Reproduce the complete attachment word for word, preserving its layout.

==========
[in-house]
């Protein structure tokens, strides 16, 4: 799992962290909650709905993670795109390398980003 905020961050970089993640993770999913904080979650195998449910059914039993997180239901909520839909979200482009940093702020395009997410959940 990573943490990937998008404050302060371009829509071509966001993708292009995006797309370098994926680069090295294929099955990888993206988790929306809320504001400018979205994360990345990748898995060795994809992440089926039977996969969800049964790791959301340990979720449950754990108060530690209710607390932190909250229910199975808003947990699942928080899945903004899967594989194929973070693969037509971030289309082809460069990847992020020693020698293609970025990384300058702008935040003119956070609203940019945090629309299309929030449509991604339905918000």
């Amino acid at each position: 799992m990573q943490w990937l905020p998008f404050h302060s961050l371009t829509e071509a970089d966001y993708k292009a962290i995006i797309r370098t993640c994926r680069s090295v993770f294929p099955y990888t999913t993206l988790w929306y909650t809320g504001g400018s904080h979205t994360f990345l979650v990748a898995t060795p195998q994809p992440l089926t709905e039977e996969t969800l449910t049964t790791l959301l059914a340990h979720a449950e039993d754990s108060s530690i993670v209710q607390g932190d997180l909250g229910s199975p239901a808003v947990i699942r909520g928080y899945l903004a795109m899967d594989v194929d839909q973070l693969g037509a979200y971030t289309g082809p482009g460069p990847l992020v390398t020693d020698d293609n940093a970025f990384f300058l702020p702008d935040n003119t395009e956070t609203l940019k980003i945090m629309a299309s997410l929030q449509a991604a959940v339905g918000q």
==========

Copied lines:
[in-house]
């Protein structure tokens, strides 16, 4: 799992962290909650709905993670795109390398980003 905020961050970089993640993770999913904080979650195998449910059914039993997180239901909520839909979200482009940093702020395009997410959940 990573943490990937998008404050302060371009829509071509966001993708292009995006797309370098994926680069090295294929099955990888993206988790929306809320504001400018979205994360990345990748898995060795994809992440089926039977996969969800049964790791959301340990979720449950754990108060530690209710607390932190909250229910199975808003947990699942928080899945903004899967594989194929973070693969037509971030289309082809460069990847992020020693020698293609970025990384300058702008935040003119956070609203940019945090629309299309929030449509991604339905918000």
């Amino acid at each position: 799992m990573q943490w990937l905020p998008f404050h302060s961050l371009t829509e071509a970089d966001y993708k292009a962290i995006i797309r370098t993640c994926r680069s090295v993770f294929p099955y990888t999913t993206l988790w929306y909650t809320g504001g400018s904080h979205t994360f990345l979650v990748a898995t060795p195998q994809p992440l089926t709905e039977e996969t969800l449910t049964t790791l959301l059914a340990h979720a449950e039993d754990s108060s530690i993670v209710q607390g932190d997180l909250g229910s199975p239901a808003v947990i699942r909520g928080y899945l903004a795109m899967d594989v194929d839909q973070l693969g037509a979200y971030t289309g082809p482009g460069p990847l992020v390398t020693d020698d293609n940093a970025f990384f300058l702020p702008d935040n003119t395009e956070t609203l940019k980003i945090m629309a299309s997410l929030q449509a991604a959940v339905g918000q």